Rather than referring to a specific, singular type of product, the term fluoroplastics is a technical word given to a group of plastics where the hydrogen atoms of their hydrocarbon chains have been replaced with fluorine chains. They are grouped together as this addition of fluorine grants them certain characteristics like a high electrical, chemical and temperature resistance which are incredibly valuable for certain industries.
However, whilst they’re categorised under one umbrella term, there are lots of different types of fluoroplastics with subtle differences including differing working temperatures, durability and applications.
Routinely referred to and embraced by industries where they are valuable, such as the medical, engineering and offshore, another word which they are also known by is fluoropolymers.
The answer is… none!
Fluoropolymer is the more scientific name for these group of unique plastics and alludes to the actual chemical structure, whereas fluoroplastic is the technical term which would likely be used in a more commercial context.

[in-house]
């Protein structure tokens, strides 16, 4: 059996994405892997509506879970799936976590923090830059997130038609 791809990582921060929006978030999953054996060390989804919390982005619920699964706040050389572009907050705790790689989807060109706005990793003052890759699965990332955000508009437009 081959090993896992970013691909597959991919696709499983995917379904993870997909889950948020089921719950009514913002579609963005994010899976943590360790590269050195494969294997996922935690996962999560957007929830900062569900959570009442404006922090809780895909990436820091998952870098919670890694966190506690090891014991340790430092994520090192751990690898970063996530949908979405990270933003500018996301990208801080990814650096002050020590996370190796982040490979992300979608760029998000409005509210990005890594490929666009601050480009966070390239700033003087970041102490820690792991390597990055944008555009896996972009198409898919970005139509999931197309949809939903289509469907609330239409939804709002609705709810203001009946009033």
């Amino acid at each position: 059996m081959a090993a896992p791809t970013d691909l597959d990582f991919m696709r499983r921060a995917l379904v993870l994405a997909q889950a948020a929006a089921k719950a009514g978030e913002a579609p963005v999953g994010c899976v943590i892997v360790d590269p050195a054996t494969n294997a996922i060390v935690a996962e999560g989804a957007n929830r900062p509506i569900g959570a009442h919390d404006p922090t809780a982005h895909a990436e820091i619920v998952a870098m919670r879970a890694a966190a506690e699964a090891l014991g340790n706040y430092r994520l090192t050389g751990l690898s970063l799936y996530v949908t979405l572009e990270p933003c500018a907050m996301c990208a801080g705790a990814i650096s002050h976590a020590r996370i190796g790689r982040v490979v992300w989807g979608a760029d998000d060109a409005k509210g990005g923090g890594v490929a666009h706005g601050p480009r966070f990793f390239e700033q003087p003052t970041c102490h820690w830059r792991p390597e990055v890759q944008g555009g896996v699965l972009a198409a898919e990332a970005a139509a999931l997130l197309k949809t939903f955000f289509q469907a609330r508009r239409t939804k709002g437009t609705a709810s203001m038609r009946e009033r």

Both words, however, ultimately mean the same thing and are largely interchangeable.
There are a wide range of fluoroplastics out there, but the more common members of the fluoropolymer family are:
ETFE (Ethylene Tetrafluoroethylene Copolymer)
E-CTFE (Ethylene Chlorotrifluoroethylene)
PVDF (Polyvinylidene Fluoride)
PVF (Polyvinyl Fluoride)
To find out more information about each of these fluoroplastics, such as their trade name and general defining characteristics, check out the Fluoroplastic Technical Guide.
Fluoropolymers enjoy several unique properties which make them suitable for use in automotive, electrical and domestic applications, among others.
Very high working temperatures
Very high resistance to chemical and solvents
Very high electrical resistance
Strong and durable
There are slight variants between each individual fluoropolymer type, and if chosen correctly, can deliver good price and performance benefits.